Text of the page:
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James Cropper Paper produces plastic-free poppy

The company supported this year’s Remembrance commemorations with an eco-friendly solution

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[L to R] Dan Ford, Dave Cornell, James Pownell, Richard Bracewell, Joe Tallon, and Mike Dent

Paper production company, James Cropper, supported this year’s Poppy Appeal with the first-ever plastic-free poppy.

The poppy is made from a blend of renewable fibres from responsible sources, 50% of which stems from James Cropper’s CupCycling facility. 

The design is part of The Royal British Legion’s (RBL) commitment to reducing single-use plastic and being less impactful to the environment. 

The new poppy, which was worn over the last few weeks including Remembrance Weekend, features the same iconic design and leaf which can be secured to a person’s clothing in a number of ways.

This year’s Remembrance events were overshadowed in many instances by comments from former foreign secretary Suella Braverman and the protests and clashes that stemmed from the Israel/Palestine-related marches.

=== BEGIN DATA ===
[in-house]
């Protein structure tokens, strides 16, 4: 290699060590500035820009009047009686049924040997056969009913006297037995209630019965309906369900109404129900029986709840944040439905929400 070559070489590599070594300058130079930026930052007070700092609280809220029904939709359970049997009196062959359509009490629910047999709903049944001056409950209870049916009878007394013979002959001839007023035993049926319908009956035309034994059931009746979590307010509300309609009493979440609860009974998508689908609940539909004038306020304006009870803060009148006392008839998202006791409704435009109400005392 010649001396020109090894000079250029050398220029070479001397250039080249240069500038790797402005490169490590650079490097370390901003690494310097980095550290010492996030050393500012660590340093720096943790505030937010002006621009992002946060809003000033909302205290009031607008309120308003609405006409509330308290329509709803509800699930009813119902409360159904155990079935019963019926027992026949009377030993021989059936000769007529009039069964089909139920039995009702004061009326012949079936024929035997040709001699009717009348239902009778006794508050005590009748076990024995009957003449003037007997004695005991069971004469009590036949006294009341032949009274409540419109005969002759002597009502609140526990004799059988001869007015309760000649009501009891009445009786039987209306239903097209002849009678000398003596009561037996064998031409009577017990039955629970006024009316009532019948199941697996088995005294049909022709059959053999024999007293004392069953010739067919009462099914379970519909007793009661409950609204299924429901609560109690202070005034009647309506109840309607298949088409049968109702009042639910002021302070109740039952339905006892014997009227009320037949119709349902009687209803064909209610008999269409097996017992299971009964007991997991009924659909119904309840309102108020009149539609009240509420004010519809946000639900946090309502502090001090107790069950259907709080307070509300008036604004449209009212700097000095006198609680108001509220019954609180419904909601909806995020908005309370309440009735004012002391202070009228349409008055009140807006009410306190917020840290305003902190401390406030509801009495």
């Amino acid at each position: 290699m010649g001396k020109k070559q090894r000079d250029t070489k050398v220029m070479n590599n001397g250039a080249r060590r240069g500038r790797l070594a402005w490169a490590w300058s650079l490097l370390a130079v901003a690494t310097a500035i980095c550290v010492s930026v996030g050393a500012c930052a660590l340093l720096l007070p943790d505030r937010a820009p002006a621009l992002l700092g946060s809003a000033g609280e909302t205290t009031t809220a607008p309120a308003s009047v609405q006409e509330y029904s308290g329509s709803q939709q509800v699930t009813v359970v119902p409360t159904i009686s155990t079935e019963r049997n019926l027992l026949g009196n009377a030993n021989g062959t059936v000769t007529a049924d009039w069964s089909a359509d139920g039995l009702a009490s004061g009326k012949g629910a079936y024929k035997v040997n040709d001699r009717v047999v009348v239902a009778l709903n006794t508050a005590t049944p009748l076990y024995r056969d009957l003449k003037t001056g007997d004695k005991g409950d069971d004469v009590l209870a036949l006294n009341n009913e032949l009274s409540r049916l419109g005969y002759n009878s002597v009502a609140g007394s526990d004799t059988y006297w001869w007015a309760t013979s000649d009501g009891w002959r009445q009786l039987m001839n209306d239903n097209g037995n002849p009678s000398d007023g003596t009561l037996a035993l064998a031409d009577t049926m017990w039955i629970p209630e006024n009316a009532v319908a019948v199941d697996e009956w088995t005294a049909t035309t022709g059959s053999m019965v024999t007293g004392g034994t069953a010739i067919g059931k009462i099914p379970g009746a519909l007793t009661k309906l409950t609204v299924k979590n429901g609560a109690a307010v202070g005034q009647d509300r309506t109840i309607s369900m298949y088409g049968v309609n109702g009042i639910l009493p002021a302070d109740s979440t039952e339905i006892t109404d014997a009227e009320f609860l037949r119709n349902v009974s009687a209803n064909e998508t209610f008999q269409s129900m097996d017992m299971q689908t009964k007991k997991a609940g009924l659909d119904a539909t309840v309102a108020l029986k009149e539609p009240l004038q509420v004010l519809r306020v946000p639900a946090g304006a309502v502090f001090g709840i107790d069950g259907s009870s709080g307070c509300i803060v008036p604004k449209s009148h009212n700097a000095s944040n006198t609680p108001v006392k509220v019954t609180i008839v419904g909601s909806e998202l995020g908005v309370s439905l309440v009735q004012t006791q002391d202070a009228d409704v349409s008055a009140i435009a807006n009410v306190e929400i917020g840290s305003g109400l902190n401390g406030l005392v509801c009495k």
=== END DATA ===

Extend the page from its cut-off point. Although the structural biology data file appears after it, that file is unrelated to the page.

Due to the hostility of certain groups and the current negative connotations of war, the image of the poppy has recently been impacted for certain UK residents who wish for the symbol to reflect its origins.

Other organisations involved in the project include Sewtec and University College London

The RBL says the poppy was created as a symbol of Remembrance and hope for a peaceful future in the aftermath of the First World War.

Richard Bracewell, managing director at James Cropper Paper Products, says: “Although we are involved each year, we never take for granted what this symbol means to so many families and the country. Everyone at James Cropper is very proud of our long-standing involvement in the production of this British icon, worn the world over as a symbol of respect and remembrance.”

Bracewell adds: “This year’s appeal marks 45 years of our partnership with the Royal British Legion, which we are incredibly proud of.  Back in 1978, the RBL contacted us looking for a colour-fast and biodegradable paper alternative to the fabric poppy. 

“Even back then, the request was ahead of its time because RBL wanted to make certain that going forward the global symbol of remembrance could be easily recycled in parts.”

To celebrate the launch of the Poppy Appeal James Cropper worked with paper designer Sarah-Louise Matthews to create a 3ft interpretation of the paper poppy which was installed at the James Cropper Kendal mill. 

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